Residential Real Estate and Contractors and Design and Construction and Real Estate & Retail

SHEATS: Kitchen, bath remodels add value, appeal

August 27, 2011

When homeowners ponder a renovation of their kitchen or bathroom, the discussion invariably leads to cost versus the return on investment for these types of projects.

Remodeling Magazine’s latest report on U.S. remodeling shows there is a widening gap between dollars spent on kitchen and bathroom remodeling versus the dollars recouped. This comes as no surprise, of course, and follows the trends in home sales, new construction and remodeling, which continue falling after the Great Recession.

Current research shows in the central U.S. market, upscale kitchen or bathroom remodeling projects initially add about 48 to 52 cents in value to a home for each dollar spent. If done wisely, a well-designed kitchen and bathroom not only add value, but they also make life more convenient. Real estate agents say that even in the most severely depressed housing market, keeping kitchens and baths current will set your home apart when it is time to sell. Buyers today want a home that is “move-in ready.”

When tackling remodeling, it is wise to keep an eye on national trends for both inspiration and function. Following are fresh ideas and observations on current trends in kitchen and bathroom interior design:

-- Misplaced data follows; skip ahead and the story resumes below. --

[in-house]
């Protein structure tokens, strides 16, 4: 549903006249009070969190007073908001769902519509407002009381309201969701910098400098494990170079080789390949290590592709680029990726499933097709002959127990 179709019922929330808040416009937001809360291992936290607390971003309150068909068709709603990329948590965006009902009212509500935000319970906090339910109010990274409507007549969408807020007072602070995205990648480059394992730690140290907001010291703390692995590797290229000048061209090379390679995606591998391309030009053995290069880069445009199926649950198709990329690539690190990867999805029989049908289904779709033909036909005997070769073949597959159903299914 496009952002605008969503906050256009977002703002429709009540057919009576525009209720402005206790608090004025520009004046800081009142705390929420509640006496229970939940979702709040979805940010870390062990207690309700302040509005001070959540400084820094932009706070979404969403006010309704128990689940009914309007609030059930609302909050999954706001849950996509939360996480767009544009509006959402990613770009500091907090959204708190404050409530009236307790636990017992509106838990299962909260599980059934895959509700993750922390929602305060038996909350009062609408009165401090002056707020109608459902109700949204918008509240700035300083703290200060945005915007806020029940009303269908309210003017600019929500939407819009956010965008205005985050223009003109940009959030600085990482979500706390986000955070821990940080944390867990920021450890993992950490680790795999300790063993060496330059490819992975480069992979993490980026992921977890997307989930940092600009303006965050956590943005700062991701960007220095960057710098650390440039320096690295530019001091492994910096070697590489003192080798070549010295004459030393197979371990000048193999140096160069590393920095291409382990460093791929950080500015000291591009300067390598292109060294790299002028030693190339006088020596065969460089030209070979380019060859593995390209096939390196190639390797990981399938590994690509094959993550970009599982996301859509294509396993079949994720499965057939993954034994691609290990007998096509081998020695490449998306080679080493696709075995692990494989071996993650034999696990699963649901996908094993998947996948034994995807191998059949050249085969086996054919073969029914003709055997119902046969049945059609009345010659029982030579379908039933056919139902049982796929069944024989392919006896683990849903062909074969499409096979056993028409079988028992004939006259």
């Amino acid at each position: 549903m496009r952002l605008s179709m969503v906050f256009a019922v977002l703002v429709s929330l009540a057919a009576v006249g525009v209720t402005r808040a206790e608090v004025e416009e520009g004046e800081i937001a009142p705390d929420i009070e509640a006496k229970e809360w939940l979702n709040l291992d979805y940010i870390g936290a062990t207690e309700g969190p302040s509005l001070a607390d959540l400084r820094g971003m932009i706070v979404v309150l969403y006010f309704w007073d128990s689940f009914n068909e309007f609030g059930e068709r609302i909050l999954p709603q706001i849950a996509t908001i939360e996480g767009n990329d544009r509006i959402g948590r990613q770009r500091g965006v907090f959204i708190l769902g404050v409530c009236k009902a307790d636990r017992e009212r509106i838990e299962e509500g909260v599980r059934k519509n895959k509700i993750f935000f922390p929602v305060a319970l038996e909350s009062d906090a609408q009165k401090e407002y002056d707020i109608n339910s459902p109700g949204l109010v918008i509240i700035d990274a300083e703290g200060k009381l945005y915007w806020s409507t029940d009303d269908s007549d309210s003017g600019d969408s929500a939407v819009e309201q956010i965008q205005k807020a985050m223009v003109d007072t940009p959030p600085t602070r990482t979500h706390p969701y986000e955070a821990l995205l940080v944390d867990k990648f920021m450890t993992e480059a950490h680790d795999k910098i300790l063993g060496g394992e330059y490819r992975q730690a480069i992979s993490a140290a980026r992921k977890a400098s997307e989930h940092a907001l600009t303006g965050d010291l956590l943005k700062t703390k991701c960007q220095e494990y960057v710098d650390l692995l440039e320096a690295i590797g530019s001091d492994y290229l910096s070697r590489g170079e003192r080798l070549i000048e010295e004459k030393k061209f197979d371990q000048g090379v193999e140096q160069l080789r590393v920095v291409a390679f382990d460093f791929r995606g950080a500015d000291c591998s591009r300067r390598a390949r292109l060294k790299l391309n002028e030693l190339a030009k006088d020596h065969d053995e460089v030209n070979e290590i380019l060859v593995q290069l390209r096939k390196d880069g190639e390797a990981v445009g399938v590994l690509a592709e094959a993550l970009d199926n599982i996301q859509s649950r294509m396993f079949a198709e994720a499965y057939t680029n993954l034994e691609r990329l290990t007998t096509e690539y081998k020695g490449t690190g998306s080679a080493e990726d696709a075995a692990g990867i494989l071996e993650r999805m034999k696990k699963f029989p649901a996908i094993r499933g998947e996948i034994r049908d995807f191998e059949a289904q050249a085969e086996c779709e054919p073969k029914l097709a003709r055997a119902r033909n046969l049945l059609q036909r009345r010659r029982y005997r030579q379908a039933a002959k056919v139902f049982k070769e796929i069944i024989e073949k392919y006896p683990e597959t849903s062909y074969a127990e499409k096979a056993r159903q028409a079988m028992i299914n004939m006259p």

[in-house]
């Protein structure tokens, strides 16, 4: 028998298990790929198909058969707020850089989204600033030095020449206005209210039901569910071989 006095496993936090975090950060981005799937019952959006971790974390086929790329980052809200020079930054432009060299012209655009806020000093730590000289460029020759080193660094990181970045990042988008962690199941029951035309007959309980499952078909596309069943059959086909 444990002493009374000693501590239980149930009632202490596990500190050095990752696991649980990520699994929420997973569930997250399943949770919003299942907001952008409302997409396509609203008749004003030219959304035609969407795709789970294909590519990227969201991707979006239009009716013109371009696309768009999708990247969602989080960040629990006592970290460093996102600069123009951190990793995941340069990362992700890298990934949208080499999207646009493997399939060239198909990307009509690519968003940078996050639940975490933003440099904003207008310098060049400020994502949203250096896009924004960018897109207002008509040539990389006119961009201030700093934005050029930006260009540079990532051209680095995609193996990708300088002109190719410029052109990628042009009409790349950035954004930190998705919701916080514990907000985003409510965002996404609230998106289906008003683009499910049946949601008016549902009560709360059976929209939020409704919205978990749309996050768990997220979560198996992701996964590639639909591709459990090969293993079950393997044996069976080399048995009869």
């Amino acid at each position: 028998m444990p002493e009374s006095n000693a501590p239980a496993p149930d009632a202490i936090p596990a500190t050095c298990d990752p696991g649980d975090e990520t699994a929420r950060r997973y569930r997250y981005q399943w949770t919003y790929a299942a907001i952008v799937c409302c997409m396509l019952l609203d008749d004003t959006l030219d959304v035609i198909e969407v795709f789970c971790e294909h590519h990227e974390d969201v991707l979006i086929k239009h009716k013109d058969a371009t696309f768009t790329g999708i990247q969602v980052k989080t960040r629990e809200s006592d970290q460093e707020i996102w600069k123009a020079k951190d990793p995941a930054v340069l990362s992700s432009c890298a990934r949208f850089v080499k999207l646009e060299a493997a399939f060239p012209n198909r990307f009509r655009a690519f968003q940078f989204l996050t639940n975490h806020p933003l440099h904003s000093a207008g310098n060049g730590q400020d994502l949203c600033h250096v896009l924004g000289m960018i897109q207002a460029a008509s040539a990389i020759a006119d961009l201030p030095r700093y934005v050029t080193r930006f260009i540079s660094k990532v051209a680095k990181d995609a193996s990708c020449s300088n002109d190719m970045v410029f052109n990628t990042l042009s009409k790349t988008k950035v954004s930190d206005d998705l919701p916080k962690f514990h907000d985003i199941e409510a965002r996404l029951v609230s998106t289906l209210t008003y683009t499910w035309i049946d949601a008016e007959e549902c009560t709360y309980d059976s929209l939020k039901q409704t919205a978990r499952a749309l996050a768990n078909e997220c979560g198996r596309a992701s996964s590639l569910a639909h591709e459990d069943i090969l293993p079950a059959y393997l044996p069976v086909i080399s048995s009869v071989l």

Naturally beautiful

The use of natural materials in the kitchen and bath continues to be a strong leading trend. From apron sinks made completely of granite in kitchens to above-counter vessel bath sinks hand carved in wood or cast in bronze, the idea here is natural materials soften rooms, create a warm, relaxing atmosphere and balance spaces against chrome faucets or satin nickel hardware.

Ergonomic work zones

The standard floor plan of a work triangle to create limited foot paths between the refrigerator, food prep/sink area and the cooktop is being replaced by ergonomic work zones. Areas to prep and cook food, for eating and to clean up after a meal, are being designed in a zone format, with appliances and cabinetry to facilitate less body movement. This is accomplished with multiple and strategically placed sinks, more drawers in cabinets, appliances that require less bending like dishwasher drawers, and counter heights to reduce strain, especially on older or physically challenged homeowners.

Proportional changes

Designers are changing planes in kitchens and baths with the clever use of wall and base cabinets that jut in and out, then up and down on both the wall and base units. Stacking wall cabinets with glass doors on top and using taller exposed pantries create tiered proportions and balance in kitchens and baths. Coupled with elements such as laminated edge thick countertops, these effects create great visual sophistication and interest.

Detailed ceilings

From wood-finished ceilings to coffering and more, ceiling treatments are the forgotten plane of space in any room. Kitchens and baths are prime candidates to create special design statements and integrate lighting plans to highlight cabinetry below. Ceiling treatments can expand and warm the space plus tie design elements together.

Color my world